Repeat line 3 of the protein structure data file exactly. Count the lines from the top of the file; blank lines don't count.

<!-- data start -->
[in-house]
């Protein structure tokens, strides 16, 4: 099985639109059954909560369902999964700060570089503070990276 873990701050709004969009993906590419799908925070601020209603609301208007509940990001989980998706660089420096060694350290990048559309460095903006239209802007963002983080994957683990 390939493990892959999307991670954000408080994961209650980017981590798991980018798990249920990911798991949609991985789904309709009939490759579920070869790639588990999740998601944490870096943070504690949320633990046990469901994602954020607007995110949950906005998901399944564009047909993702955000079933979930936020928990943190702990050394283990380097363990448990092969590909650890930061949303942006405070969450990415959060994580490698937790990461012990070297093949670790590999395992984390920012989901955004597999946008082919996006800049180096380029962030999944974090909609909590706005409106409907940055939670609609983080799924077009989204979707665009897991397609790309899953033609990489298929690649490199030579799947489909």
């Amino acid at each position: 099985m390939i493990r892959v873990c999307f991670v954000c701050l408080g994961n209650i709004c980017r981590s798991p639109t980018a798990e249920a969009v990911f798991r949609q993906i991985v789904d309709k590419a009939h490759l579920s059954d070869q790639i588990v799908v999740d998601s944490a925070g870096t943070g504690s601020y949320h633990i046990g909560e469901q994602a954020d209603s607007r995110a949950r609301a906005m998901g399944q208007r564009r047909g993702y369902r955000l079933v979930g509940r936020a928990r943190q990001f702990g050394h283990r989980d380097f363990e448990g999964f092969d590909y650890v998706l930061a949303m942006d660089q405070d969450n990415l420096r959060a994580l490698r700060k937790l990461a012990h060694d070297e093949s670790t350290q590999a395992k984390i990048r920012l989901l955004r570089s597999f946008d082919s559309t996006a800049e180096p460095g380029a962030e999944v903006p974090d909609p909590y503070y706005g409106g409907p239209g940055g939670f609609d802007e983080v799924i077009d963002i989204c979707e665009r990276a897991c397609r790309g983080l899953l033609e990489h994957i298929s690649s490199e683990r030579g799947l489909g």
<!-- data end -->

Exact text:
């Amino acid at each position: 099985m390939i493990r892959v873990c999307f991670v954000c701050l408080g994961n209650i709004c980017r981590s798991p639109t980018a798990e249920a969009v990911f798991r949609q993906i991985v789904d309709k590419a009939h490759l579920s059954d070869q790639i588990v799908v999740d998601s944490a925070g870096t943070g504690s601020y949320h633990i046990g909560e469901q994602a954020d209603s607007r995110a949950r609301a906005m998901g399944q208007r564009r047909g993702y369902r955000l079933v979930g509940r936020a928990r943190q990001f702990g050394h283990r989980d380097f363990e448990g999964f092969d590909y650890v998706l930061a949303m942006d660089q405070d969450n990415l420096r959060a994580l490698r700060k937790l990461a012990h060694d070297e093949s670790t350290q590999a395992k984390i990048r920012l989901l955004r570089s597999f946008d082919s559309t996006a800049e180096p460095g380029a962030e999944v903006p974090d909609p909590y503070y706005g409106g409907p239209g940055g939670f609609d802007e983080v799924i077009d963002i989204c979707e665009r990276a897991c397609r790309g983080l899953l033609e990489h994957i298929s690649s490199e683990r030579g799947l489909g």